The collection of natural materials has, to some extent, always been a part of human — and even proto-human — culture, but the practice of natural specimen collecting reached a particular zenith in the 16th and 17th centuries, fueled by natural philosophy and the assembly of Wunderkammers by elite households. Though ardor over theory-of-the-world specimen collecting had died down somewhat by the 1800s, herbariums remained an area of interest to many people, including the 19th-century generations of the Timm family, in Sweden.
The Timm Collection is currently housed in the UNESCO World Heritage Site of Engelsberg Ironworks in Sweden, and was created by Gabriel Casper Timm and his son Paul August in the 19th century. The father and son assembled their collection in their leisure time, spent collecting plants, insects, minerals, and other natural treasures across Scandinavia, and housing them in elaborate collector’s cabinets.
Collecting Nature: The History of the Herbarium and Natural Specimens (Bokförlaget Stolpe, 2022), by Clive Aslet and Svante Helmbaek Tirén, uses the Timm collection as a starting point for an examination of the history of natural specimen collecting, presenting heavily illustrated page after page of collections through history. Some were assembled by royalty, such as the Holy Roman Emperor Rudolf II of Bohemia, and many by nobility like Archduke Albert VII of Austria and Henry Somerset, Duke of Beaufort. But specimen collecting, by virtue of being part of the surrounding nature, was a hobby accessible to people from all classes, and especially those who traveled in their work. Wealthy merchants like George Clifford, who assembled a 3,000-specimen herbarium between 1685–1760, had ample opportunity to seek new specimens on their travels, and throughout this period of interest in natural specimen collections, artists found much employment illustrating botanical species and crystal arrangements, and cataloging their patrons’ finds.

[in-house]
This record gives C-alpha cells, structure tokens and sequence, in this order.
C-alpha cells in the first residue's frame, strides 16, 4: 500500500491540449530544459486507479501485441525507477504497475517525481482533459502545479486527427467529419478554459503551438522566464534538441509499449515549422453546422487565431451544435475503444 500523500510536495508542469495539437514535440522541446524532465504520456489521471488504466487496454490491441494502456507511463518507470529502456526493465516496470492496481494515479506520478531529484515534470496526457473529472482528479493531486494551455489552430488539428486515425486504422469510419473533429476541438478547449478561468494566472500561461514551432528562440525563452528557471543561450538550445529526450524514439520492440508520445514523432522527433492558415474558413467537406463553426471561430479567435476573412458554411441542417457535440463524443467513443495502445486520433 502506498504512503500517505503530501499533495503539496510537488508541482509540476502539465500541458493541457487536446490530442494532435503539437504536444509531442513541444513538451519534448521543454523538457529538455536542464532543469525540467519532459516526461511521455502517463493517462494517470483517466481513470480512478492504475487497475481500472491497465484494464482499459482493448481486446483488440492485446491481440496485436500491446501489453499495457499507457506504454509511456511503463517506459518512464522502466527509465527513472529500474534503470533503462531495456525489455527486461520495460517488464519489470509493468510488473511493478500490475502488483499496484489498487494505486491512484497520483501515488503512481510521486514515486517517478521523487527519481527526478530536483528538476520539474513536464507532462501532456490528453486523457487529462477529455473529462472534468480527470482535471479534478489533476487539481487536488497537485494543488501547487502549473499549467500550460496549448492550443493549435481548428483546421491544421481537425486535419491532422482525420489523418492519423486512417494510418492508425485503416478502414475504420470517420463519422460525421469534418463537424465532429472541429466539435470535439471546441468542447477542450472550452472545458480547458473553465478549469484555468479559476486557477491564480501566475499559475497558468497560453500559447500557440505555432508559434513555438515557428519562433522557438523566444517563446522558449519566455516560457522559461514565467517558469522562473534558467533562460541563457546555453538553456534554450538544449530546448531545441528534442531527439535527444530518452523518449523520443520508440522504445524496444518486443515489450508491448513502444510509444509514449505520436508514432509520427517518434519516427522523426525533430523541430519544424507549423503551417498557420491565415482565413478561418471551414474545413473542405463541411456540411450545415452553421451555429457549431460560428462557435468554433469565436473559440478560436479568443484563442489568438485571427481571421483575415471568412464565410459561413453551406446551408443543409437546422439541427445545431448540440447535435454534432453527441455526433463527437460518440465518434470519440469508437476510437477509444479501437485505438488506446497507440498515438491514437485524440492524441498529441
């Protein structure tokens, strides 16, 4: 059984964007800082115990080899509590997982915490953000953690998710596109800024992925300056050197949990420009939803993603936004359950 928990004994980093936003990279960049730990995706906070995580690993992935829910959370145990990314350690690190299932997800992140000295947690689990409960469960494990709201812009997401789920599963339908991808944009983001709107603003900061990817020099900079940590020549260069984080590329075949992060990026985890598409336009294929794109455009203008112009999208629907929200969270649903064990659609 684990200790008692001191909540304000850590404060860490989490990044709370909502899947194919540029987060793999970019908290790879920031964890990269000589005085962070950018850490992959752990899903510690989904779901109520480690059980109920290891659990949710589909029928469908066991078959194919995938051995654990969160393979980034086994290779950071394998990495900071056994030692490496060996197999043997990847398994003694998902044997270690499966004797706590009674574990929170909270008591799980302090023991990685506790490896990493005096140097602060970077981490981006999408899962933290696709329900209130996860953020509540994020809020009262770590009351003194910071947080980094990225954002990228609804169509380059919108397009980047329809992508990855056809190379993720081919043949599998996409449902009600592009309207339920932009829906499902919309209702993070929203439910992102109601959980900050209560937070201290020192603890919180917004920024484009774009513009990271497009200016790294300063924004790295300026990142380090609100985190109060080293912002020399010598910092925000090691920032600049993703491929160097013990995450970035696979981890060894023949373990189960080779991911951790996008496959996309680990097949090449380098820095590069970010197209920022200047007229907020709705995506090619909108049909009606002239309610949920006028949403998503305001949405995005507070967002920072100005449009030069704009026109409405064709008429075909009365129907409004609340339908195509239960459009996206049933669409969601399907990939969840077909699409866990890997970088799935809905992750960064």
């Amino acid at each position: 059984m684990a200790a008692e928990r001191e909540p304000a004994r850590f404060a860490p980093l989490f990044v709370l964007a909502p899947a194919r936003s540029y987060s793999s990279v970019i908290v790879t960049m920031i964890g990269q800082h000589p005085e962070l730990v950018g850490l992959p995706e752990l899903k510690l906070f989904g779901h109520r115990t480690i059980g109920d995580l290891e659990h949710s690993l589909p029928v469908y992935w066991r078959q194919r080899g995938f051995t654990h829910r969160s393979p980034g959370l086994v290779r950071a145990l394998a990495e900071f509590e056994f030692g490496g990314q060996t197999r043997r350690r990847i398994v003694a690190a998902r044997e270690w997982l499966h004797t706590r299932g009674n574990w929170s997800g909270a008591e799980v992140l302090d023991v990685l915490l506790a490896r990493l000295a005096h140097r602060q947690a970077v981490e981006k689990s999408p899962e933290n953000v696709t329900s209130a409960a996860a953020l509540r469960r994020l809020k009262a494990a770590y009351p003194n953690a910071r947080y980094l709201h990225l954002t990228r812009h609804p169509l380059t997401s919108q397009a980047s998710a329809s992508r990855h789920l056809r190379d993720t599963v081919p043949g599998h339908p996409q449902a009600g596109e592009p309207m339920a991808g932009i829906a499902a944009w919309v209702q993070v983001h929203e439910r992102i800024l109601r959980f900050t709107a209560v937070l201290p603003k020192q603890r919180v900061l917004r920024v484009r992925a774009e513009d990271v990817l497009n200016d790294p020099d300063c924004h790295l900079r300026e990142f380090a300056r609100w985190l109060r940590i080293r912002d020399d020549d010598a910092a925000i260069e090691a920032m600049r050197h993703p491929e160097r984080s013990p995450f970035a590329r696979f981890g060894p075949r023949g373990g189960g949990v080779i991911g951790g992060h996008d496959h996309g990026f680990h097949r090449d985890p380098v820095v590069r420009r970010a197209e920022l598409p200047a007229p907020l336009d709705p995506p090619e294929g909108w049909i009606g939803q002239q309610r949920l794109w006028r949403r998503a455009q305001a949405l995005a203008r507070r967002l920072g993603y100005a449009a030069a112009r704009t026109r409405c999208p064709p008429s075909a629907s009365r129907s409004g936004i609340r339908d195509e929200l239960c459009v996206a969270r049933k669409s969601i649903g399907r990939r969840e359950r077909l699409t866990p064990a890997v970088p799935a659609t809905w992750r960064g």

The plants in the Timm collection were assiduously affixed to paper stock, meticulously labeled, and stored in a beautiful wooden cabinet — a common way of housing such collections. Other cabinets carefully cataloged insects, bird eggs, butterflies, minerals, and shells. Though the practice was common, the Timm collection stands out for its excellent preservation over hundreds of years, as many similar collections, even historically famous Wunderkammers, failed to be maintained as the fad waned. Though few letters or other personal materials from the Timm family have been recovered within the ironwork they managed, finding the original cabinet intact is unusual, and offers a great deal in the way of original context for the creation and assembly of the collection. A solid two-thirds of the 200-page book presents color photographs of the Timm collection, in macro and wide views, offering a hands-on sense of work invested there.
Specimen collecting is a paradoxical practice. Out of a love or fascination with nature, the collector excises little pieces of it, trying to preserve something by killing it. In looking at these collections, one gets the sense of exploration, but also the futile effort to bring order and control to that which already follows its own, organic, sense of order. Collecting Nature adds another layer, making a collection of collections — none of which will ever comprise the whole of what can be, but which offers a satisfying glimpse into the effort to understand what is.